Learn the Differences Between Debt Settlement, Debt Management and Bankruptcy

[ 0 ] August 10, 2015 |

By: GreenPath, Inc. — also known as GreenPath Debt Solutions — is a non-profit, credit counseling organization that has been helping people get out of debt since 1961.

If you’re struggling with credit card debt, knowing where to turn for help can be confusing. The key to success is making an informed decision.

GreenPath recently developed an infographic to help consumers understand positives and negatives of three of the most popular debt solutions: debt settlement, credit counseling / debt management, and bankruptcy.

“There are so many commercials, blogs, ads and news stories promoting services to eliminate credit card debt,” said Jane McNamara, GreenPath president & CEO. “It can be overwhelming and hard to understand which option is best for you.”

People often choose options based on advertisements or advice from family or friends. For example, you may have heard good things about credit counseling, but you have friends that filed for bankruptcy. And those debt relief commercials sound so tempting.

There is no perfect solution to get out of debt — each option has pros and cons. “It’s easy to get into debt, but much harder to get out,” said McNamara. “There are no silver bullets.”


The GreenPath infographic highlights three paths:

Debt settlement – Attorneys or debt settlement companies may be able to settle debts for less than the full balance. This may be a viable option, if you have a lot of debt that has already been written off by your creditors as uncollectible. It also could be worth considering if you have access to a lump sum to make a large settlement payment. However, if your debt is current or less than 180 days delinquent, withholding debt payments to save for a settlement can seriously damage your credit and can potentially result in legal action. Fees are typically based on the amount settled, and consumers are usually required to pay taxes on the amount forgiven.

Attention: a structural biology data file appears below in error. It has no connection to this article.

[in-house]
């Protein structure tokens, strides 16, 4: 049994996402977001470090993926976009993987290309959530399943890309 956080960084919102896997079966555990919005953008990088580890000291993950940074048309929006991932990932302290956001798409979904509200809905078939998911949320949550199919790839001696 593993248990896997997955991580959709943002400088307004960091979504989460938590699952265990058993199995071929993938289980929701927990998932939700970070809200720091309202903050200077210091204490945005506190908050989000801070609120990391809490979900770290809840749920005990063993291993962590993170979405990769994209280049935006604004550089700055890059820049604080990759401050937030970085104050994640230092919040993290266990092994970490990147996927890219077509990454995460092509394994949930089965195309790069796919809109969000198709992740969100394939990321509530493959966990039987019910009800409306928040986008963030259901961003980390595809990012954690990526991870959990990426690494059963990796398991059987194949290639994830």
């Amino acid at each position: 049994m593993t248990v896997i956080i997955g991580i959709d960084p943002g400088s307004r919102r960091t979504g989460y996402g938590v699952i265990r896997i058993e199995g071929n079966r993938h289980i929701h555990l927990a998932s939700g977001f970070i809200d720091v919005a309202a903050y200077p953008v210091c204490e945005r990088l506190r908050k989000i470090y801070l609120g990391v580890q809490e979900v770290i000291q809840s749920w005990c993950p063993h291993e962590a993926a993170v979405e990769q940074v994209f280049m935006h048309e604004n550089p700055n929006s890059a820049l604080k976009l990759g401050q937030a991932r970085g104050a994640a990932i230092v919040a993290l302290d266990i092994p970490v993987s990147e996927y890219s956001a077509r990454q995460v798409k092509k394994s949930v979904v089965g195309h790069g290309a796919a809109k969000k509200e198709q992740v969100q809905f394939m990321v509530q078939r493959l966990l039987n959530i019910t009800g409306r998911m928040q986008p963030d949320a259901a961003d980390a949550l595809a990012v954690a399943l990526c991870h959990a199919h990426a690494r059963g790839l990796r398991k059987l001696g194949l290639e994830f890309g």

Credit counseling / debt management – Counseling is typically offered by a non-profit organization free of charge. Consumers usually receive a budget and action plan, and the counselor may recommend a debt management program. A debt management program is a 3-5 year repayment program that pays debts in full, often with significantly lower interest and creditor fees. Not everyone qualifies, and there is a monthly cost for the program that can range up to $75. Success rates vary by counseling organization. Credit typically improves as debts are paid on time each month.

Bankruptcy – There are two forms for individuals. Chapter 7 bankruptcy wipes away unsecured debts and prevents creditors from suing you. Many people don’t qualify for Chapter 7, and it seriously damages your credit. USA Today quoted the average Chapter 7 cost at $1,500. Some opt to file for Chapter 13 bankruptcy, which is a 3-5 year repayment program that also prevents creditors from taking legal action. The cost is about double the price of Chapter 7, but payments can be spread out over the life of the repayment plan. Over time, credit damage may be mitigated as debts are paid on time each month. Unfortunately, most Chapter 13 repayment programs fail before any debts are actually discharged.

There are no easy answers to debt problems, so it’s important that you research your options carefully. You can view and download the infographic at greenpath.org/infographics.



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Category: Featured, Money Tips

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